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Herrick and Marvell - Renaissance Poetry

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Ms. Manning

on 10 October 2014

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Transcript of Herrick and Marvell - Renaissance Poetry

Renaissance Poetry
Robert Herrick & Andrew Marvell

Robert Herrick
1591 - 1674
Robert Herrick wrote some of his best poems while he was the vicar of Dean Prior in Devonshire, in the West Country. Herrick's lyrical poetry covers a wide range; he composed poems in imitation of the Latin love poets as well as wrote about his small house, his cat, his spaniel, and or whatever else came into his mind.
Herrick's poems create a portrait of "Merrie England," a timeless idealized pastoral state full of innocent pleasures. Behind the innocent guise of his pastoral poetry, however, often lurked Herrick's particular, and sometimes contradictory, political views.
Robert Herrick
1591 - 1674
Herrick's stay in Dean Prior abruptly ended in 1647 with the arrival of Cromwell's army, which seized his parish and replaced him with a more puritanical clergyman. He spent his next 13 years in London, where he published a poetry collection called
, a title from classical mythology that alludes to the treasures within Herrick's work. When Charles II was restored to power, so was Herrick, who lived on at Dean Prior until his death.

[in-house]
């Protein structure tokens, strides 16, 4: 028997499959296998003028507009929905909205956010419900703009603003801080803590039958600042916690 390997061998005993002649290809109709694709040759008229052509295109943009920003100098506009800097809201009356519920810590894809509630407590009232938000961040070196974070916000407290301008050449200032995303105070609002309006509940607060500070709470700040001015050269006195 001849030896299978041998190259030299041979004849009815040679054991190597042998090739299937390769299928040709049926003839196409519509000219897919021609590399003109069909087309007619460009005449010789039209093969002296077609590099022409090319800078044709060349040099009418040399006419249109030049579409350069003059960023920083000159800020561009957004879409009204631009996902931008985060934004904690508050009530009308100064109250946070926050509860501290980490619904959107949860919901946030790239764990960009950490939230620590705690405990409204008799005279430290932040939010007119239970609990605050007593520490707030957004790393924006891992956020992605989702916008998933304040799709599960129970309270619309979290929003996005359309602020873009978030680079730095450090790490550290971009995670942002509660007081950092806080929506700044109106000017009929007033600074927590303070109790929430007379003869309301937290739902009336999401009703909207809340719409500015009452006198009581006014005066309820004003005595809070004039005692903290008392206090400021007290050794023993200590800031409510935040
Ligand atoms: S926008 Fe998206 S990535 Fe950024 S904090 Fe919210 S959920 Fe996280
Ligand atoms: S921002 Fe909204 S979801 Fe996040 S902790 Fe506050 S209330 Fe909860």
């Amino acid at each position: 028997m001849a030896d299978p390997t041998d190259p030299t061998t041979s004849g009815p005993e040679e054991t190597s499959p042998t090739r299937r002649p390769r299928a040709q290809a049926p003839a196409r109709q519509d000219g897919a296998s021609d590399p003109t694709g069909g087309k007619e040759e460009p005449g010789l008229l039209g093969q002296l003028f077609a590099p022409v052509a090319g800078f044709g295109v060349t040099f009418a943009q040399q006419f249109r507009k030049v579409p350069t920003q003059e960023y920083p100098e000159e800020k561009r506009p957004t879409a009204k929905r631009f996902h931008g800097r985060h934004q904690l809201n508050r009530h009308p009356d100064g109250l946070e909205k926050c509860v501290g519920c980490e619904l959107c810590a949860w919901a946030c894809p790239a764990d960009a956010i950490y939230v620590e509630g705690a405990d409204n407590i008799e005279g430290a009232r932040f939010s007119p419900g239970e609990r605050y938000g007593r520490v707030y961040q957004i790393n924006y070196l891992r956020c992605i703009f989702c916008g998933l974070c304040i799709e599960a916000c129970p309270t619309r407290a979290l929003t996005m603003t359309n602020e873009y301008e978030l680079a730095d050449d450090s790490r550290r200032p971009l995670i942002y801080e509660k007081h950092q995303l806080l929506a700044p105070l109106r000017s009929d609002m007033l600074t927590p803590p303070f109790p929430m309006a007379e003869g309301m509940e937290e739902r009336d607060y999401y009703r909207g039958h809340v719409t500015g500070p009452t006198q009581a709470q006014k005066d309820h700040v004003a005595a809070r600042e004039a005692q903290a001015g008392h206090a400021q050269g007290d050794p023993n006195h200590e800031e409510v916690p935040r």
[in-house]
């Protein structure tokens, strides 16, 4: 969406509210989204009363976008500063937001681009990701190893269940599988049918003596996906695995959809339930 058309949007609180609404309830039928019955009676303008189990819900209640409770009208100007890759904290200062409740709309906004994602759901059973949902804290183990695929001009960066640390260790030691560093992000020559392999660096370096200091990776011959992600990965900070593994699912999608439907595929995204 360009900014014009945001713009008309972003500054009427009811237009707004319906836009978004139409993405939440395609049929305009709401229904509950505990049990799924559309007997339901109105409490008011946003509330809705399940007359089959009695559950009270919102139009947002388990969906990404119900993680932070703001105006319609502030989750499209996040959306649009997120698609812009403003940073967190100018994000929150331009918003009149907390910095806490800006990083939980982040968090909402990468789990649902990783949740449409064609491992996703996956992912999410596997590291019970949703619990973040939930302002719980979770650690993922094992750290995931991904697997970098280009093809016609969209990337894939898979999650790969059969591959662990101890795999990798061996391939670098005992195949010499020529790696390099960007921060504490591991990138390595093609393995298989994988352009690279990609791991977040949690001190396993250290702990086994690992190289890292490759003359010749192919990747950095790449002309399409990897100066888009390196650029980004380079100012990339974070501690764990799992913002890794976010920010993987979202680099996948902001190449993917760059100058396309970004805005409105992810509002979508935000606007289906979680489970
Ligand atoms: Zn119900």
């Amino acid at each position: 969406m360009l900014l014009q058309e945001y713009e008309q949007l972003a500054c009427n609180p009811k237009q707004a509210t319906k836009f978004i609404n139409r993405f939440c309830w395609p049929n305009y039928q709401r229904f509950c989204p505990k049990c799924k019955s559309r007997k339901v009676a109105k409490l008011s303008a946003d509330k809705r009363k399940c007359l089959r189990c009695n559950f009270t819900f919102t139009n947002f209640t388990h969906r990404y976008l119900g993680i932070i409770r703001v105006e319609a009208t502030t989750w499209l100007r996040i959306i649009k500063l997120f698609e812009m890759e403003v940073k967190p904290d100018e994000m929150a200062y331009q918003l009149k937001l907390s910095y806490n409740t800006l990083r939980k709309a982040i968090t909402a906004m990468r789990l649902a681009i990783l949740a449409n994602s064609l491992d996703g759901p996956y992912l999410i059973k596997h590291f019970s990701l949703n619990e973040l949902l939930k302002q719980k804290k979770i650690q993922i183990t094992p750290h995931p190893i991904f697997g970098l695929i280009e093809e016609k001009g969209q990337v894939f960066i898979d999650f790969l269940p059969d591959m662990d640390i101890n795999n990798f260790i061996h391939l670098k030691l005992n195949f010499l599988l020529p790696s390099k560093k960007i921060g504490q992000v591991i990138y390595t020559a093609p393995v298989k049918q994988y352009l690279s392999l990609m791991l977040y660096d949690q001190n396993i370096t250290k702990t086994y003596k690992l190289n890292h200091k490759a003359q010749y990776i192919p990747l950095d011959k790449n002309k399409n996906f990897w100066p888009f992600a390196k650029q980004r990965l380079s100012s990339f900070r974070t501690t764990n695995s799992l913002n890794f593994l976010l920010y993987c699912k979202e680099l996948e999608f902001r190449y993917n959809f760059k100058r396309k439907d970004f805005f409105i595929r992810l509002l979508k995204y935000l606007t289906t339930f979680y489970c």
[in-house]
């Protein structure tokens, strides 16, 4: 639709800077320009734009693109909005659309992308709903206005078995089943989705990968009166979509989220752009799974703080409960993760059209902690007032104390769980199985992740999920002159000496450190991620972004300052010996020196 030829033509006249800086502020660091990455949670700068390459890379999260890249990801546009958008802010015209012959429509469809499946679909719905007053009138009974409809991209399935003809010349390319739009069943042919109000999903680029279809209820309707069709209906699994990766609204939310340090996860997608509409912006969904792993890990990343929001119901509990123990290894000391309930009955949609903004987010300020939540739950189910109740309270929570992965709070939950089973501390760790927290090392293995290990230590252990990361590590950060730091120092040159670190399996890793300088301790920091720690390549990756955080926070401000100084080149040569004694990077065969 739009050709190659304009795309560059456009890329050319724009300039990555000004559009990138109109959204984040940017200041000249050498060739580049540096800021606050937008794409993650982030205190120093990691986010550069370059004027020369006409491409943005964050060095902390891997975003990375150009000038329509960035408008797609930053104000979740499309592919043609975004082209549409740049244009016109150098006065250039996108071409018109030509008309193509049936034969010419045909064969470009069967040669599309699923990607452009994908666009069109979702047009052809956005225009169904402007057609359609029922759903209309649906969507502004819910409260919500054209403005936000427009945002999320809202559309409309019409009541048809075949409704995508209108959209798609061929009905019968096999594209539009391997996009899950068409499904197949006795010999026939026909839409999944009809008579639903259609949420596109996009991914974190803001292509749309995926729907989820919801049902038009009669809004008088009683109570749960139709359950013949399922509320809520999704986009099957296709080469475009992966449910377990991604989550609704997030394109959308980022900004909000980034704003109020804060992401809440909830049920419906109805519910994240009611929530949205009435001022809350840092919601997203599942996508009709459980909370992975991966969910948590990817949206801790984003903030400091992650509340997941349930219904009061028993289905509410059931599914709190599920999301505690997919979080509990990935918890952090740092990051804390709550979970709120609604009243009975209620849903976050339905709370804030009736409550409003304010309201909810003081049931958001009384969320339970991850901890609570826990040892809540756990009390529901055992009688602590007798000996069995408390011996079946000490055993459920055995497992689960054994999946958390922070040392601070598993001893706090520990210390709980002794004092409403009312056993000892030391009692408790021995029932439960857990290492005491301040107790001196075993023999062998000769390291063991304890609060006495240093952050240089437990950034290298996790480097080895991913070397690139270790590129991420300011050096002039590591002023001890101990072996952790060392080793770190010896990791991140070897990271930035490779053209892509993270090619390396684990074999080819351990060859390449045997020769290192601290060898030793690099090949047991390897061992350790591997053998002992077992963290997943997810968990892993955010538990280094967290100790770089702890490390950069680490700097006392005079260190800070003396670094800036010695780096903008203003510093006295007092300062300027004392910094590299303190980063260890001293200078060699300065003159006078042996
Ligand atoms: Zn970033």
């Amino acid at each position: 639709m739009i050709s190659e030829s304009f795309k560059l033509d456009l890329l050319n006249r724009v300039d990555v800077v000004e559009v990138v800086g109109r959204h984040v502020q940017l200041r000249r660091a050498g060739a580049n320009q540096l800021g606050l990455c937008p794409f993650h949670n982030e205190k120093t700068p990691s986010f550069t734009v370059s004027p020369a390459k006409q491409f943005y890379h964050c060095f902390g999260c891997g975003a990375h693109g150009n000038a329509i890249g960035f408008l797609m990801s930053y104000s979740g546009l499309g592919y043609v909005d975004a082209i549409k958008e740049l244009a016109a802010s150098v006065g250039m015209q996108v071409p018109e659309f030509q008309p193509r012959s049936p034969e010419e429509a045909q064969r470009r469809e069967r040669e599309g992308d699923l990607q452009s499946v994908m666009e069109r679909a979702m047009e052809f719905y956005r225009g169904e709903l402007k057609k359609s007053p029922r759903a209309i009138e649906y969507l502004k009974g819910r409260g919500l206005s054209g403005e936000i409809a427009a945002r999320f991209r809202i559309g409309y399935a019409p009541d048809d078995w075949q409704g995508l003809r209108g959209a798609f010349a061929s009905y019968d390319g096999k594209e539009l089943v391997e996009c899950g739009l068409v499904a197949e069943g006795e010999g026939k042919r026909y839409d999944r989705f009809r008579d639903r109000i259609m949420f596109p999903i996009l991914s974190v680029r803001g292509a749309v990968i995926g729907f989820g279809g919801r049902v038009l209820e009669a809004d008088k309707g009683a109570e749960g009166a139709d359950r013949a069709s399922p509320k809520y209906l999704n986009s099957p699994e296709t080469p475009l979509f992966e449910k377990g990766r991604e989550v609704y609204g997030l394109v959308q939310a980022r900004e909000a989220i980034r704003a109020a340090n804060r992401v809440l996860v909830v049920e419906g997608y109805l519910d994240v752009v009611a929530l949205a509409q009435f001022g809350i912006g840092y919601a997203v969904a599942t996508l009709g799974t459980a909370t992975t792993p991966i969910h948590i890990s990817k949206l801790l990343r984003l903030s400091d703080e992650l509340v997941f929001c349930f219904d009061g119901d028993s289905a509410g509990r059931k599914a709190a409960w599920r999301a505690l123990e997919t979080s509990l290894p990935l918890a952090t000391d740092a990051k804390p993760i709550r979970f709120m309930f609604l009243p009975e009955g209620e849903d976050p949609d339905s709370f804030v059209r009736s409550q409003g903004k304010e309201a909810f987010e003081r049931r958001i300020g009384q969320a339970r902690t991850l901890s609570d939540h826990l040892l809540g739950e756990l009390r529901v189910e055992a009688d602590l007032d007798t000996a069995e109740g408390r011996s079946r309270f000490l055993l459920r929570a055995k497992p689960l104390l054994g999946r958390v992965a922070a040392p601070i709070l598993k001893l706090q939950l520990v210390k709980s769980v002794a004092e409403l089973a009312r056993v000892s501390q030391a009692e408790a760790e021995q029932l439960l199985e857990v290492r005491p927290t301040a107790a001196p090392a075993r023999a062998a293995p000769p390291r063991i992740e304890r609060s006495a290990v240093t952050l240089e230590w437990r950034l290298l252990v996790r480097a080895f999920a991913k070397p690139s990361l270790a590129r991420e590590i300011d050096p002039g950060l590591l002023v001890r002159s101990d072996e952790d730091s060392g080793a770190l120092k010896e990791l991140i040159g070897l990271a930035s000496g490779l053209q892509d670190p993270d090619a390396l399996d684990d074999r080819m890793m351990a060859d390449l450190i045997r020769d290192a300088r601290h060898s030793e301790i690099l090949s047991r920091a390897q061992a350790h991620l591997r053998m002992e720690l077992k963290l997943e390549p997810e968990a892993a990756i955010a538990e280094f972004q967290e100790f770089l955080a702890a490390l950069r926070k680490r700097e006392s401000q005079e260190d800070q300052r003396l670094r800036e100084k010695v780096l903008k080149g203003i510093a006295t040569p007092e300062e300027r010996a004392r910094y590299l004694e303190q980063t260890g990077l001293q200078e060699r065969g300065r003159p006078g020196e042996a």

Andrew Marvell
1621 - 1678
Andrew Marvell's poems capture much of what is admirable in Renaissance lyric poetry.
His poems display precision, sophistication, and lightness of touch. Educated at Cambridge, Marvell traveled through much of Europe as a young man. He managed to move between political parties through the upheaval of the Civil Wars, befriending pro-Puritan John Milton as well as several supporters of the royal family. From 1659 until his death he served in Parliament, establishing sufficient influence with the Royalists to save Milton's life after the Restoration.
Andrew Marvell
1621 - 1678
Marvell's poetry was largely unpublished during his lifetime but was read and circulated among his friends.
His work demonstrates an artistic control of language that appears at once to be graceful and complex.
Image by goodtextures:
English IV

"Seize the day"
Sprung from the pen of the classical Latin poet Horace,
carpe diem
(literally, "seize the day") is an admonition to make the most of your life while you can. The
carpe diem
theme became increasingly popular in Renaissance English poetry
, and "To the Virgins, to Make Much Time" and "To His Coy Mistress" are some of the greatest and most famous examples.
As you read, look for each speaker's warning to young women who ignore the advice to "seize the day."

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